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By studying the past climate, scientists can better understand the effects that greenhouse gas concentrations in the atmosphere have on temperatures — and can then make more accurate predictions about how the climate will change in the future. Krypton dating is much like the carbon-14 dating technique that measures the decay of a radioactive isotope.

“The oldest ice found in drilled cores is around 800,000 years old, and with this new technique, we think we can look into other regions and successfully date polar ice back as far as 1.5 million years,” said Christo Buizert, a postdoctoral researcher at Oregon State University and a lead author of the report. Unlike carbon, krypton is a noble gas — it doesn’t interact chemically and is more stable — with a half-life of about 230,000 years.

Scientists have successfully dated 120,000-year-old Antarctic ice using a new method called radiometric krypton dating.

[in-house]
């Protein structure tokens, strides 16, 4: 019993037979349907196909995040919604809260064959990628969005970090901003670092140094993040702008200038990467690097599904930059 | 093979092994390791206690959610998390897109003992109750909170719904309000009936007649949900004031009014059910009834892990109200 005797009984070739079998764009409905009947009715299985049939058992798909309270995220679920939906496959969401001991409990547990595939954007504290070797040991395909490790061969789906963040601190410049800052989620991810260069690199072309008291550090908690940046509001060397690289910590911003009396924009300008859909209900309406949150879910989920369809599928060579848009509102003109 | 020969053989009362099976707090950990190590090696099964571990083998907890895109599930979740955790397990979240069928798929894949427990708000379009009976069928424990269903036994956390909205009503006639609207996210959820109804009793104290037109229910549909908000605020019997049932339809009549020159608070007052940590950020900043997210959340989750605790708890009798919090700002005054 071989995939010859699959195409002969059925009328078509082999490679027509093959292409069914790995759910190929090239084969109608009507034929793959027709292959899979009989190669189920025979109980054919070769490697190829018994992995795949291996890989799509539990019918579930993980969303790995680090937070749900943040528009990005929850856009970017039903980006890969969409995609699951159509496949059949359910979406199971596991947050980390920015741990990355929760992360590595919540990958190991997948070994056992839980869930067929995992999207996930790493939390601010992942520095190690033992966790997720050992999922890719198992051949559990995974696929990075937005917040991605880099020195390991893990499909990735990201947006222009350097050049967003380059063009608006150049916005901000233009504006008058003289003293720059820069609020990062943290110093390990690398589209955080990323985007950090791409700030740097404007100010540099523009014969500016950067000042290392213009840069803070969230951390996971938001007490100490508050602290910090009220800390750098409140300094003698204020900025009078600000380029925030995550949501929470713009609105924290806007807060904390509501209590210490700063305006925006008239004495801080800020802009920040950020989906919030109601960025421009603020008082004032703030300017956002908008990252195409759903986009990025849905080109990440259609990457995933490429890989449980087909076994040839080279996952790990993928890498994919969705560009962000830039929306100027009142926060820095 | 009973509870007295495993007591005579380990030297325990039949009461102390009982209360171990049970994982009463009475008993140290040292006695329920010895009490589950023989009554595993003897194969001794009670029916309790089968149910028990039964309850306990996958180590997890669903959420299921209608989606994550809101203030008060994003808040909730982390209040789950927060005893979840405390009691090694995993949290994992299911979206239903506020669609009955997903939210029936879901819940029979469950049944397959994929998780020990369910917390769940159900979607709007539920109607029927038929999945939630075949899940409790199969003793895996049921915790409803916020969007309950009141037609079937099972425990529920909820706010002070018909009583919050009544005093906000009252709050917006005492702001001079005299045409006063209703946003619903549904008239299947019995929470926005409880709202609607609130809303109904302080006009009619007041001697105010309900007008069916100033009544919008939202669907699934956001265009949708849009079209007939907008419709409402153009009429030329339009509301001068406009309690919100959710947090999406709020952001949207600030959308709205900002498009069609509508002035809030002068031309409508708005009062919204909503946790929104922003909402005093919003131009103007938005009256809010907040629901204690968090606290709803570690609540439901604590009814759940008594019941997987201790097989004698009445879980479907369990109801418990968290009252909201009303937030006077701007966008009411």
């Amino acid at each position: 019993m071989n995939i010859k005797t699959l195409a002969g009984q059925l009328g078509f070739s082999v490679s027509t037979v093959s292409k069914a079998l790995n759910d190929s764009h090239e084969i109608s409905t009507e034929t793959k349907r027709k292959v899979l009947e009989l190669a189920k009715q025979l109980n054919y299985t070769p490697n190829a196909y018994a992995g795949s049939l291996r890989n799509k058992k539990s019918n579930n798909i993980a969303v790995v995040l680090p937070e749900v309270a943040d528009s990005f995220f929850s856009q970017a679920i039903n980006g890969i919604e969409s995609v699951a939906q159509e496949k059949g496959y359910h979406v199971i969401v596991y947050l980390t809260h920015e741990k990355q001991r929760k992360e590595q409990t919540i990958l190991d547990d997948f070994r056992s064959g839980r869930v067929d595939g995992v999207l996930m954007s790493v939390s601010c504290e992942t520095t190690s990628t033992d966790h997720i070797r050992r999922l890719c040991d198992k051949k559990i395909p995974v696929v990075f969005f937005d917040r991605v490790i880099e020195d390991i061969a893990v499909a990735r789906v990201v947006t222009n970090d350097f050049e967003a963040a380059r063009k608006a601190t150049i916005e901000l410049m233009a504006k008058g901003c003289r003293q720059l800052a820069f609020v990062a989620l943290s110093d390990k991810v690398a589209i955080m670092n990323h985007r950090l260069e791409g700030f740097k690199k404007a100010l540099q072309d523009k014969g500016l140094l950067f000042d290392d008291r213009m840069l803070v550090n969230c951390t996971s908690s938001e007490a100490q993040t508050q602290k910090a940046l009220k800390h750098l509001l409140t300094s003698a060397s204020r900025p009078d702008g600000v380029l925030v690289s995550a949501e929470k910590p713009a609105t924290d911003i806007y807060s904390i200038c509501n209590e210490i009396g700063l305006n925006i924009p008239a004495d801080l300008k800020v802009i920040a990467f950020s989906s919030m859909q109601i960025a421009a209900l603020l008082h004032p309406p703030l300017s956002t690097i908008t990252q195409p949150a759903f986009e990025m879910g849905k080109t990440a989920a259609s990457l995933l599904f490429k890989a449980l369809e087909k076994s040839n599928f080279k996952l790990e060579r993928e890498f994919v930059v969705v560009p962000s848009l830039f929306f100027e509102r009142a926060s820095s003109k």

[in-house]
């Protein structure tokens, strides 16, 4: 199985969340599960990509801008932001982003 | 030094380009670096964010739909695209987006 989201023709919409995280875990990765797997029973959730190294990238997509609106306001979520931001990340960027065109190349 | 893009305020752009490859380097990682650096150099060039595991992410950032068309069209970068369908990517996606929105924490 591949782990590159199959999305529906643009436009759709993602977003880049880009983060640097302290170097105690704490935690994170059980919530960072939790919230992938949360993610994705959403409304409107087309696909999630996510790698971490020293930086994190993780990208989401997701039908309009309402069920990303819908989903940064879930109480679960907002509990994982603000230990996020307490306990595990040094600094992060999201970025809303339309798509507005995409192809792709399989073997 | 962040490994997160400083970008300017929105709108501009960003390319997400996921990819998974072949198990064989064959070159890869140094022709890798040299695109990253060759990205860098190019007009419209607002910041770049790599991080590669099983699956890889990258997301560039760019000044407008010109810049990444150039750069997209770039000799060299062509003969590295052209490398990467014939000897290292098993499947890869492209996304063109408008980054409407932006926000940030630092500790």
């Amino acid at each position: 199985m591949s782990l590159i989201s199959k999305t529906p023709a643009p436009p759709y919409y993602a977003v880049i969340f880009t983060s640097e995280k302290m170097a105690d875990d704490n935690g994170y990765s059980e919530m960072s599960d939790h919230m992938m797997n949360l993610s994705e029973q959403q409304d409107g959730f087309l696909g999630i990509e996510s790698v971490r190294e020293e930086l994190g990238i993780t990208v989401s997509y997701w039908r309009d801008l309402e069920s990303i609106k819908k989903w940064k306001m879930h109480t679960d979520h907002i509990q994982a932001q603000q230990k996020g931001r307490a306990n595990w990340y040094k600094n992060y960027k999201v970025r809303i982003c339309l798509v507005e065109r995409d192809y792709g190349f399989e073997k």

The technique will allow them to study ice that is more than 1 million years old, which will reveal important details about the planet’s ancient climate cycles, according to a report released Monday.

John Levenstein and Jonathan Krisel served as the show's executive producers.

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“That is very exciting because a lot of interesting things happened with the Earth’s climate prior to 800,000 years ago that we currently cannot study in the ice core record.” Results of the radiometric krypton dating will be published this week in the Proceedings of the National Academy of Sciences. Carbon-14 is reliable for dating objects only up to about 50,000 years old, so it isn’t useful for ancient ice.

About a decade ago, scientists drilled a two-mile-long ice core in Antarctica that revealed 800,000 years of the planet’s climate history.

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